January 30th, 2015
in Op Ed
by Dirk Ehnts, Econoblog101
The IMF's Economic Counsellor and Director of Research Department, Olivier Blanchard, held a press briefing a few days ago in Beijing. He left another hint at a return of fiscal policy for 2015:
Let me end with risks to the forecast; there are always risks. The most obvious one involves stagnation in either the eurozone, or in Japan, or in both. In both, using the "three arrows", to borrow from Abenomics, is clearly the way to go, to use monetary policy, fiscal policy and structural reforms. What is true for Japan is just as true for the eurozone as well.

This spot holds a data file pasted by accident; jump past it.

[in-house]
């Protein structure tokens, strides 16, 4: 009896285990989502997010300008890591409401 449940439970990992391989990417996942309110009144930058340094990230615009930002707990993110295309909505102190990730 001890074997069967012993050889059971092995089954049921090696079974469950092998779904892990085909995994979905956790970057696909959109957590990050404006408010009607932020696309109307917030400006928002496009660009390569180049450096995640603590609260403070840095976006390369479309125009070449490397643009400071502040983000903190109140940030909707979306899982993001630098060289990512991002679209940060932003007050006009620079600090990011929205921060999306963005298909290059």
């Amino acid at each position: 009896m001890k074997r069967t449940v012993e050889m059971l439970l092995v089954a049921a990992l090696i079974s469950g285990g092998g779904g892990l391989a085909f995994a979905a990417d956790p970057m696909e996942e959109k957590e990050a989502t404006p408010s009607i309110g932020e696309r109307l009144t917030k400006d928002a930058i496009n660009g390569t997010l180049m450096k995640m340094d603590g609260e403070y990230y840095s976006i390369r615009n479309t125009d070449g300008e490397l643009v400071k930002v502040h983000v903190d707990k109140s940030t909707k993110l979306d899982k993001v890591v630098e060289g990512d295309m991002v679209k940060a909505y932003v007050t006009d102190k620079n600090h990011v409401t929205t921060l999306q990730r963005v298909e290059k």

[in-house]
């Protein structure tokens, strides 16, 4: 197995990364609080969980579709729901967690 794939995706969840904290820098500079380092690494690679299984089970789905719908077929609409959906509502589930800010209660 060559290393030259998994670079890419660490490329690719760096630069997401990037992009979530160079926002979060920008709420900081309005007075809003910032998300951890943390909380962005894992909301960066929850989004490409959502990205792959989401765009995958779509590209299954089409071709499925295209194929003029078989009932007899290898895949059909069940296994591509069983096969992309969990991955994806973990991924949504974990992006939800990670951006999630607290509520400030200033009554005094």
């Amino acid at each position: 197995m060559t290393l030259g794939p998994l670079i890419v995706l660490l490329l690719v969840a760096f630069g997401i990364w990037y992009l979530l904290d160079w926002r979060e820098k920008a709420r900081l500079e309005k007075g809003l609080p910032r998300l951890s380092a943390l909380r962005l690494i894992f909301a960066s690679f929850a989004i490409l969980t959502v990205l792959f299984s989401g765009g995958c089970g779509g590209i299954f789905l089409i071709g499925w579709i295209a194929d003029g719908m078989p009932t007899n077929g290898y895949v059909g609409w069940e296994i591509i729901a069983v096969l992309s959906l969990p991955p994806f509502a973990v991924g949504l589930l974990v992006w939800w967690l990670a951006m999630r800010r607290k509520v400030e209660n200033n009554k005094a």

January 28th, 2015
in Op Ed
by Michael Haltman
In an article last week, 'Greece Election Sunday And Why The Entire World Is Watching!', the potential fallout from a Syriza party victory in the Greece election was examined:
'This Sunday the citizens of Greece will be voting in a national election that will serve as a referendum on the EU-invoked austerity program that the country has been living through!
At stake is the decision that a newly elected government might make to pull Greece out of the Eurozone in what has widely become termed Grexit.'
Written by Frank Li
The 114th United States Congress is now in session. Is the new Congress better than the last one? Perhaps! Will America be better off because of the new Congress? No!
The new Congress may be better, because Republicans will control not only the House, as they did last term, but also the Senate, which was not the case last time. Admittedly, as an independent, I do have a Republican-leaning voting record.